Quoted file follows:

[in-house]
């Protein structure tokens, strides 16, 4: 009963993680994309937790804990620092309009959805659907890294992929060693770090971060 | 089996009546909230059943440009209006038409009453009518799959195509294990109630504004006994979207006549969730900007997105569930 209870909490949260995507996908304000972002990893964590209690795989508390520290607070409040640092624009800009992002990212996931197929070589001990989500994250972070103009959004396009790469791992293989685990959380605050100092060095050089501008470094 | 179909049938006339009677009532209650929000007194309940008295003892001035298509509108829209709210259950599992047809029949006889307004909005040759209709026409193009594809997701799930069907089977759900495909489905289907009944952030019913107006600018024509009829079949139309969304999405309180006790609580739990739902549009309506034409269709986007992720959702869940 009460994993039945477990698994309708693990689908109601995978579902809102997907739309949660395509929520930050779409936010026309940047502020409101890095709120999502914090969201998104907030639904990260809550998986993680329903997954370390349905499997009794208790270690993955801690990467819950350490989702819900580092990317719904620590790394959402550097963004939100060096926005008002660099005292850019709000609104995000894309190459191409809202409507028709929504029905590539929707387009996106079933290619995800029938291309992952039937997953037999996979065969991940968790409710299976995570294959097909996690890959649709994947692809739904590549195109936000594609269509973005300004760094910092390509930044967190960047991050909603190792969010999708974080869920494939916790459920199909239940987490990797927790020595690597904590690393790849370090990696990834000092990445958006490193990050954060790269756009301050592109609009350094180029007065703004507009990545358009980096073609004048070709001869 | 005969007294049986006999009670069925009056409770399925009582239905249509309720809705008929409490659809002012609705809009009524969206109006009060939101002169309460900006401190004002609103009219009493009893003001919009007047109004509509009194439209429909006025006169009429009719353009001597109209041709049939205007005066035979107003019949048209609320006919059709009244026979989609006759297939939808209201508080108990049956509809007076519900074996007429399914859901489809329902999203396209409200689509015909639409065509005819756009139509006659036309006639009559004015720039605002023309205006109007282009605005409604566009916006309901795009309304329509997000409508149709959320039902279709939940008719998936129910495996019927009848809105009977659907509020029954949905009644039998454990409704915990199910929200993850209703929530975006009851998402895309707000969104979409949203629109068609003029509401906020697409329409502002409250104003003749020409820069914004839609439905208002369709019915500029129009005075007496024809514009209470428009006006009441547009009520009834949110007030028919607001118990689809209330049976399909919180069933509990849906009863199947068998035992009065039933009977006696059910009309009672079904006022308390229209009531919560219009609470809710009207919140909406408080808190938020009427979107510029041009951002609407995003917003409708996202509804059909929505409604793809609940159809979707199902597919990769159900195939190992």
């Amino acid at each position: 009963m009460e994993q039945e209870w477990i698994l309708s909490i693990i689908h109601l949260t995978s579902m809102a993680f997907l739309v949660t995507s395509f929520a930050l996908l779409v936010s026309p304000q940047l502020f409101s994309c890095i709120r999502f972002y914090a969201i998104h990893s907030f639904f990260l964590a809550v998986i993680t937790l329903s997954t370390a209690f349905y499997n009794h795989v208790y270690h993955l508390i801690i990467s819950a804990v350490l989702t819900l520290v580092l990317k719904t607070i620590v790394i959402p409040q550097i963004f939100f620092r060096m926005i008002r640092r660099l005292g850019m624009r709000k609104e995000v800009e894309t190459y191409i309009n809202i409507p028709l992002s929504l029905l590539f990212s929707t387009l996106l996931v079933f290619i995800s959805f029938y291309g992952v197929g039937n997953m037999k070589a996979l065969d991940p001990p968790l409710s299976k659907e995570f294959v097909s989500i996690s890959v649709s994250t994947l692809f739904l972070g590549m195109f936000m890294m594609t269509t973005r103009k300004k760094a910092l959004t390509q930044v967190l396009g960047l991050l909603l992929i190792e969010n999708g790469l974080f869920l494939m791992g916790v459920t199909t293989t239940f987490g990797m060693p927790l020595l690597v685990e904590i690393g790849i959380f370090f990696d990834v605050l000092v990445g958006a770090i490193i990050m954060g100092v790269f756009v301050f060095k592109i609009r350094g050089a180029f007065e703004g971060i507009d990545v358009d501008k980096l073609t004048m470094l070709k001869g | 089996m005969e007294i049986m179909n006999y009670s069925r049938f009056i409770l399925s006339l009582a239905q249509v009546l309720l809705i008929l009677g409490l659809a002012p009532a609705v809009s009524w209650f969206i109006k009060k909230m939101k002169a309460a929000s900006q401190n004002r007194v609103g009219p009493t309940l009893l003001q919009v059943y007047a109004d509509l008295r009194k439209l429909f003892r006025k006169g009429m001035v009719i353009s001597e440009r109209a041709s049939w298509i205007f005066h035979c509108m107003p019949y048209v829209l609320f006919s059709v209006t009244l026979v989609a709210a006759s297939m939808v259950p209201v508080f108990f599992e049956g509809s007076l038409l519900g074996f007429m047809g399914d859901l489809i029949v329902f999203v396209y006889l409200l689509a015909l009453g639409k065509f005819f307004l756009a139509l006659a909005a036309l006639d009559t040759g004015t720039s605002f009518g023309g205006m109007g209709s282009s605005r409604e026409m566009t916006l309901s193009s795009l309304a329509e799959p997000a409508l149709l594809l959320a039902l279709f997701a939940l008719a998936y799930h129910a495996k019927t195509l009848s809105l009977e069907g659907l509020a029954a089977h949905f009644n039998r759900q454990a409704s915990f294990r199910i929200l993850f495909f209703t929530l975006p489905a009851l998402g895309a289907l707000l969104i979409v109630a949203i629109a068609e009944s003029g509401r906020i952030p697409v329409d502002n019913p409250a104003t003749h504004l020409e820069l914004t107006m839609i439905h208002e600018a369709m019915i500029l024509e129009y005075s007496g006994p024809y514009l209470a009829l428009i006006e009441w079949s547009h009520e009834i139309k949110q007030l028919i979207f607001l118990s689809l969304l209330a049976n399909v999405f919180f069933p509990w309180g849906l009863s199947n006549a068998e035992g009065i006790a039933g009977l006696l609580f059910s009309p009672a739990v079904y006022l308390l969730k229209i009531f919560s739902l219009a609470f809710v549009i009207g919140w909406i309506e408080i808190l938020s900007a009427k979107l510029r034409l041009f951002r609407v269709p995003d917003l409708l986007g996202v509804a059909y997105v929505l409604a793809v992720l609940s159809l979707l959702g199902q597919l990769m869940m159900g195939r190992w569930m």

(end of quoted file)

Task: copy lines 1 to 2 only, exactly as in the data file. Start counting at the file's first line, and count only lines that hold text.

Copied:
[in-house]
């Protein structure tokens, strides 16, 4: 009963993680994309937790804990620092309009959805659907890294992929060693770090971060 | 089996009546909230059943440009209006038409009453009518799959195509294990109630504004006994979207006549969730900007997105569930 209870909490949260995507996908304000972002990893964590209690795989508390520290607070409040640092624009800009992002990212996931197929070589001990989500994250972070103009959004396009790469791992293989685990959380605050100092060095050089501008470094 | 179909049938006339009677009532209650929000007194309940008295003892001035298509509108829209709210259950599992047809029949006889307004909005040759209709026409193009594809997701799930069907089977759900495909489905289907009944952030019913107006600018024509009829079949139309969304999405309180006790609580739990739902549009309506034409269709986007992720959702869940 009460994993039945477990698994309708693990689908109601995978579902809102997907739309949660395509929520930050779409936010026309940047502020409101890095709120999502914090969201998104907030639904990260809550998986993680329903997954370390349905499997009794208790270690993955801690990467819950350490989702819900580092990317719904620590790394959402550097963004939100060096926005008002660099005292850019709000609104995000894309190459191409809202409507028709929504029905590539929707387009996106079933290619995800029938291309992952039937997953037999996979065969991940968790409710299976995570294959097909996690890959649709994947692809739904590549195109936000594609269509973005300004760094910092390509930044967190960047991050909603190792969010999708974080869920494939916790459920199909239940987490990797927790020595690597904590690393790849370090990696990834000092990445958006490193990050954060790269756009301050592109609009350094180029007065703004507009990545358009980096073609004048070709001869 | 005969007294049986006999009670069925009056409770399925009582239905249509309720809705008929409490659809002012609705809009009524969206109006009060939101002169309460900006401190004002609103009219009493009893003001919009007047109004509509009194439209429909006025006169009429009719353009001597109209041709049939205007005066035979107003019949048209609320006919059709009244026979989609006759297939939808209201508080108990049956509809007076519900074996007429399914859901489809329902999203396209409200689509015909639409065509005819756009139509006659036309006639009559004015720039605002023309205006109007282009605005409604566009916006309901795009309304329509997000409508149709959320039902279709939940008719998936129910495996019927009848809105009977659907509020029954949905009644039998454990409704915990199910929200993850209703929530975006009851998402895309707000969104979409949203629109068609003029509401906020697409329409502002409250104003003749020409820069914004839609439905208002369709019915500029129009005075007496024809514009209470428009006006009441547009009520009834949110007030028919607001118990689809209330049976399909919180069933509990849906009863199947068998035992009065039933009977006696059910009309009672079904006022308390229209009531919560219009609470809710009207919140909406408080808190938020009427979107510029041009951002609407995003917003409708996202509804059909929505409604793809609940159809979707199902597919990769159900195939190992």